CTH Online Safety Bill referred to Senate Environment and Communications Legislation Committee

Tuesday 9 March 2021 @ 8.43 a.m. | Crime | IP & Media | Legal Research

On 25 February 2021, the Online Safety Bill 2021 (Cth) (‘the Bill’) was referred to the Senate Environment and Communications Legislation Committee. A report from the Committee is due on 11 March 2021. The Bill was introduced to the House of Representatives by Mr Paul Fletcher, Minister for Communications, Urban Infrastructure, Cities and the Arts (‘the Minister’) on 24 February 2021. The Bill seeks to strengthen the national approach to online safety for children and adults by proposing to establish a “cyberabuse take-down scheme”, largely through the granting of new, more expansive powers to the eSafety Commissioner.

In his second reading speech, the Minister noted that just as there are strict standards of behaviour in the physical world keeping Australians safe, there should be equally strict standards within the digital world. The Minister stated that he believed that the Bill will provide comprehensive measures for achieving the goal of protecting Australians from harm online.


According to the Bill’s explanatory memorandum, a significant reason why improvements to the current online safety mechanisms are needed is because of the extent to which Australians use the internet in their daily lives. The Australian Communications and Media Authority (ACMA) produced a report for 2018-19 which highlighted the online activity of Australians, and it found that “90% of Australian adults had accessed the internet, with near universal access by those aged 18-34”. ACMA also reported that 63% of Australian adults communicate via social networking, and 83% use online services to view video content. Furthermore, a report by the eSafety Commissioner (‘the Commissioner’) found that “81% of children were online by the age of five”.

The Bill’s explanatory memorandum notes that internet usage by children and adults has increased in response to the COVID-19 pandemic, increasing the need to respond. The memorandum states that as a consequence, more internet usage leads to a higher potential for exposure to harm, such as “cyber-bullying, trolling, non-consensual sharing of intimate images, child grooming, cyber-flashing, cyberstalking … [and] exposure to harmful content such as footage of terrorist and extreme violent material, child abuse material and extremely violent or sexually explicit content”.

Proposed Bill

The Bill proposes to strengthen Australia’s online safety framework by building on existing elements of the framework, found in the Enhancing Online Safety Act 2015 and Schedules 5 and 7 of the Broadcasting Services Act 1992. Specifically, the remit of the powers of the eSafety Commissioner, established in 2015, are proposed to be expanded in the following ways:

  • Giving the Commissioner “the power to issue take-down notices directly to the services, and also to end-users responsible for the abusive content”;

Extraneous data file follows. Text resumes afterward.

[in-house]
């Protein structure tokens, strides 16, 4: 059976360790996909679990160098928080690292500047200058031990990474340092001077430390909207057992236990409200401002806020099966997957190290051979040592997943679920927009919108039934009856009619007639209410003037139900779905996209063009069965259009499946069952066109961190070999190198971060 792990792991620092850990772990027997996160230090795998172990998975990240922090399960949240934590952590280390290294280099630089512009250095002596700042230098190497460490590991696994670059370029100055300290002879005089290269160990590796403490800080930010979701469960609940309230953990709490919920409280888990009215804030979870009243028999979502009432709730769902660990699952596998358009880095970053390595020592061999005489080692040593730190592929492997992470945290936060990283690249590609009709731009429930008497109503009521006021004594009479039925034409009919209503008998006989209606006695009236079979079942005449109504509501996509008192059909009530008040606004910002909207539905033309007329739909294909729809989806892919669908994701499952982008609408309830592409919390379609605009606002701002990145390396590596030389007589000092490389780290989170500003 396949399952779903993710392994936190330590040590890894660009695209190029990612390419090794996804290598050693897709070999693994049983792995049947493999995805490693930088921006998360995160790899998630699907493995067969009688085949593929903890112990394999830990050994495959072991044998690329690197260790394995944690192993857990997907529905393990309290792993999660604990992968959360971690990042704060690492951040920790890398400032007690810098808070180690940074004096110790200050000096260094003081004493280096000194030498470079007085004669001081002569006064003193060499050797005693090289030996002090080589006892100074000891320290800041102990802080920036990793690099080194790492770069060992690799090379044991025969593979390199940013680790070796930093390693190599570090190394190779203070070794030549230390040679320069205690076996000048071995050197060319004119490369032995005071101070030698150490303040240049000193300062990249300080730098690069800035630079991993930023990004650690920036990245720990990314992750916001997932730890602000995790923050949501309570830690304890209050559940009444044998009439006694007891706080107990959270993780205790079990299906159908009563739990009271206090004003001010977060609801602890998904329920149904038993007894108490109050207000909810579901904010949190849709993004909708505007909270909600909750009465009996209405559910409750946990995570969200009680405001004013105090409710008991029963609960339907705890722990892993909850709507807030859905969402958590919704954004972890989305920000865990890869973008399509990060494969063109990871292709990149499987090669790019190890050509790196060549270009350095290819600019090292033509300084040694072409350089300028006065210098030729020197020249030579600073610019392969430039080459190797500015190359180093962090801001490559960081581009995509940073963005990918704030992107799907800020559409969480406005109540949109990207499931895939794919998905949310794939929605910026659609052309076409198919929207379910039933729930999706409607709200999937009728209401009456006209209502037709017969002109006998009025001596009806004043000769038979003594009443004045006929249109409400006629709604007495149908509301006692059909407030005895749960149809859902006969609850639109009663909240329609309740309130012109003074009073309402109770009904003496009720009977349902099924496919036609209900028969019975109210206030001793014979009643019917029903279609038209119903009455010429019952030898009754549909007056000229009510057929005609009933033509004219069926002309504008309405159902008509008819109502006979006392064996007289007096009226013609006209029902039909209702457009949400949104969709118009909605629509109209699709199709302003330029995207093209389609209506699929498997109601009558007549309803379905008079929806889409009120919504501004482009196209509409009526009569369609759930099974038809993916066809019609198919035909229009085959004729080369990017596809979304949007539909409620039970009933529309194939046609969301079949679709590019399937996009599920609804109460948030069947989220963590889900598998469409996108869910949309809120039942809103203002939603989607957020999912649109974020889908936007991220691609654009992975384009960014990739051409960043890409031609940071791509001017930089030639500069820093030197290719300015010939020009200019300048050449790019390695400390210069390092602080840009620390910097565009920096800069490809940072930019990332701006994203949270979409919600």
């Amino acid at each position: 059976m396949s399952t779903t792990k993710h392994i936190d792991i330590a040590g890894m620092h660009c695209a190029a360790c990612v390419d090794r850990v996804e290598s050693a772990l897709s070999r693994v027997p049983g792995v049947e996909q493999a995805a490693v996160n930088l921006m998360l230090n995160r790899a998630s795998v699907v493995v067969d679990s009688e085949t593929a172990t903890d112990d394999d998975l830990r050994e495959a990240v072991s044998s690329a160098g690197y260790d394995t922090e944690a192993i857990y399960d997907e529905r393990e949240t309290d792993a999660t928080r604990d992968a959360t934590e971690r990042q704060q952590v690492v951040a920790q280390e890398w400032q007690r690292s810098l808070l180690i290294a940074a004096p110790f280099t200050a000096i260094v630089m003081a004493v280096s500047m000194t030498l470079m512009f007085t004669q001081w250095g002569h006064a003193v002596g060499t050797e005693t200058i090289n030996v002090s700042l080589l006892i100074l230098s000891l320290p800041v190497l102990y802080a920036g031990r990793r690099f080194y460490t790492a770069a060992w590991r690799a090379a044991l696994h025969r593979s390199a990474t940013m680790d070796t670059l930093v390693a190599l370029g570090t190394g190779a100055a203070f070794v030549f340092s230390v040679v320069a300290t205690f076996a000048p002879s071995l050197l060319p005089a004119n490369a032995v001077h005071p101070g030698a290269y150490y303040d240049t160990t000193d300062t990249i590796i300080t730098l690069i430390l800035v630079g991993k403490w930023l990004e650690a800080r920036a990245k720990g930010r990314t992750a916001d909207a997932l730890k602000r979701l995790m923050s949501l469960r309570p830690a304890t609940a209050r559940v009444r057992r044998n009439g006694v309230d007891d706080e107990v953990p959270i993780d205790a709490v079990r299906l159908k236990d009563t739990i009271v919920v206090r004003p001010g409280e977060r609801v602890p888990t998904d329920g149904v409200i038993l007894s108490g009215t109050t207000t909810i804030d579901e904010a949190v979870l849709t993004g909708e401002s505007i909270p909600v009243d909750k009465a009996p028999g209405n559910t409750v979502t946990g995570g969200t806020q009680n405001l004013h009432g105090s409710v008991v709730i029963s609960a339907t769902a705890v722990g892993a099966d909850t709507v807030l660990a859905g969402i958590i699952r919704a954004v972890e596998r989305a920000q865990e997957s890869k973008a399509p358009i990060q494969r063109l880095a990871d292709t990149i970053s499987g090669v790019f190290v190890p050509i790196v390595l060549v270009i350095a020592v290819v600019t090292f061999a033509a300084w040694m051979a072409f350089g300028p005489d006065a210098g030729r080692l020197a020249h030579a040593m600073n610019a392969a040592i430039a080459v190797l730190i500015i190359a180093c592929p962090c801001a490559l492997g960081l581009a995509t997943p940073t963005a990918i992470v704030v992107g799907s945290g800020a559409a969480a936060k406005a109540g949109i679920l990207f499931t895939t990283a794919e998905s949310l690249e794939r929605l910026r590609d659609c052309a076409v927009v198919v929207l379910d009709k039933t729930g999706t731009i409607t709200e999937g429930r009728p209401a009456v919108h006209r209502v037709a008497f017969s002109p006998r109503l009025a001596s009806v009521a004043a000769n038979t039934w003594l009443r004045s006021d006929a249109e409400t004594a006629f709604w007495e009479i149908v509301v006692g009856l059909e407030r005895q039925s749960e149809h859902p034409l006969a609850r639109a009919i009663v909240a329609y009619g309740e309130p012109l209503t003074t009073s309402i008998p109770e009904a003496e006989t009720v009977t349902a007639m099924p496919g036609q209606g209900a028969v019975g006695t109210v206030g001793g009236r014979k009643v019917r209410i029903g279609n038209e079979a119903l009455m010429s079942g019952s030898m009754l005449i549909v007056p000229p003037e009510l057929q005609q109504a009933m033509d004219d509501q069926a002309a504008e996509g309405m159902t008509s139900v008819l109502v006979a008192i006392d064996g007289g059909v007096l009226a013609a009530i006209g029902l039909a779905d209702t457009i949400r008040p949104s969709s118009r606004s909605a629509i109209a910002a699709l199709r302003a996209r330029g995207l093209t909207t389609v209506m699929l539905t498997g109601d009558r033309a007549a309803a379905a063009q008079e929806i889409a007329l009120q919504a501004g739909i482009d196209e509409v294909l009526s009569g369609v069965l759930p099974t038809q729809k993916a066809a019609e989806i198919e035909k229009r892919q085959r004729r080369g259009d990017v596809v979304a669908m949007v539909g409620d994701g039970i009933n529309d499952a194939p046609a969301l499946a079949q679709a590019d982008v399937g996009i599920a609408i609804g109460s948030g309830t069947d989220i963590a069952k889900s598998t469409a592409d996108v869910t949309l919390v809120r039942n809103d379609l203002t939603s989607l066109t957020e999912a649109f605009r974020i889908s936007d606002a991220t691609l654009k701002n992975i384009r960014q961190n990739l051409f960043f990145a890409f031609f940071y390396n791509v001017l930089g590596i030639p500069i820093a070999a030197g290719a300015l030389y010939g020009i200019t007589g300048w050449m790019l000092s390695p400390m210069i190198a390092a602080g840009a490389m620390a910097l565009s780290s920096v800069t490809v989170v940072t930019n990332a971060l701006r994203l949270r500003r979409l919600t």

• Allowing the Commissioner to order material to be removed from all online services where children spend time (such as games and other websites), rather than only social media platforms;
  • Reducing the time frame for removal of intimate images shared without consent following notice by the Commissioner, with civil penalties of up to $111,000 for non-compliance;
  • Empowering the Commissioner to respond more quickly to the “worst of the worst types of online content”. The Minister gave the example of child sexual exploitation material - in such cases, the Bill proposes that such material would not need to be reviewed and classified before the Commissioner can order removal;
  • Allowing the Commissioner to issue link deletion and app removal notices to online app stores and search engines, so that these can not be used to direct users to illegal content;
  • Giving the Commissioner a “rapid website-blocking power” in the event of shocking abhorrent material being streamed or shared online. The Minister gave the example of the live-streamed terrorist attacks in 2019 in Christchurch, New Zealand.
  • Allowing the Commissioner to require various internet services to provide identity and contact information about end-users, in situations involving “cyberbullying, cyber abuse, image-based abuse or prohibited online content”.

Furthermore, the Bill introduces a statement of expectations, called the ‘Basic Online Safety Expectations’, which outlines what the Australian government expects of businesses in relevant industries, including internet service providers, social media services, websites and more. The Minister argues that these expectations, along with the proposed changes to the law and the extended powers of the eSafety Commissioner, will contribute to creating a “safer online environment”, should the Bill progress through Parliament and be assented.  

The Minister emphasises that the proposed Bill would not override any existing criminal provisions for abuse and harassment, and ensures that victims of online abuse would still have the ability to take matters to the police. The Minister makes it clear that the Bill seeks to expand the ways in which victims of serious internet harm can seek redress, not limit them.

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Online Safety Bill 2021 (Cth), second reading speech and explanatory memorandum available from TimeBase’s LawOne service.

2018-19 Communications Report (Australian Communications and Media Authority, February 2020)

State of Play – Youth, Kids and Digital Dangers (eSafety Commissioner, 3 May 2018)

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